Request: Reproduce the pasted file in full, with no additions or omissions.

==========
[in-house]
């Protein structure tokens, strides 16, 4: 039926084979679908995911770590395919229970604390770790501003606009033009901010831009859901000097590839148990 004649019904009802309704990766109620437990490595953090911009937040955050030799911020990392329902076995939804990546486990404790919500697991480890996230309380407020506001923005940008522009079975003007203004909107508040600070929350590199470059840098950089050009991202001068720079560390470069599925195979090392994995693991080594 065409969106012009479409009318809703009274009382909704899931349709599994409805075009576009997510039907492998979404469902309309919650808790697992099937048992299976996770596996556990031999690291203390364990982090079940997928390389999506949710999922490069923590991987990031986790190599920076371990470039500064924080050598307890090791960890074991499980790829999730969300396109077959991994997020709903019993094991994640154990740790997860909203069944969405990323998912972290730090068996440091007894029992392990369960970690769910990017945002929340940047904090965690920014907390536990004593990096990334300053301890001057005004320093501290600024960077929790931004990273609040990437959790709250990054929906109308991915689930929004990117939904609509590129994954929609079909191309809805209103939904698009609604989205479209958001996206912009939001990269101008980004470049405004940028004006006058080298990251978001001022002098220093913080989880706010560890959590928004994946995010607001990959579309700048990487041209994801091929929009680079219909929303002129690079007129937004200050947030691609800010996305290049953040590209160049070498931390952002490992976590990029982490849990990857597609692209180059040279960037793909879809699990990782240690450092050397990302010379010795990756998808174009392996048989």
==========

[in-house]
């Protein structure tokens, strides 16, 4: 039926084979679908995911770590395919229970604390770790501003606009033009901010831009859901000097590839148990 004649019904009802309704990766109620437990490595953090911009937040955050030799911020990392329902076995939804990546486990404790919500697991480890996230309380407020506001923005940008522009079975003007203004909107508040600070929350590199470059840098950089050009991202001068720079560390470069599925195979090392994995693991080594 065409969106012009479409009318809703009274009382909704899931349709599994409805075009576009997510039907492998979404469902309309919650808790697992099937048992299976996770596996556990031999690291203390364990982090079940997928390389999506949710999922490069923590991987990031986790190599920076371990470039500064924080050598307890090791960890074991499980790829999730969300396109077959991994997020709903019993094991994640154990740790997860909203069944969405990323998912972290730090068996440091007894029992392990369960970690769910990017945002929340940047904090965690920014907390536990004593990096990334300053301890001057005004320093501290600024960077929790931004990273609040990437959790709250990054929906109308991915689930929004990117939904609509590129994954929609079909191309809805209103939904698009609604989205479209958001996206912009939001990269101008980004470049405004940028004006006058080298990251978001001022002098220093913080989880706010560890959590928004994946995010607001990959579309700048990487041209994801091929929009680079219909929303002129690079007129937004200050947030691609800010996305290049953040590209160049070498931390952002490992976590990029982490849990990857597609692209180059040279960037793909879809699990990782240690450092050397990302010379010795990756998808174009392996048989």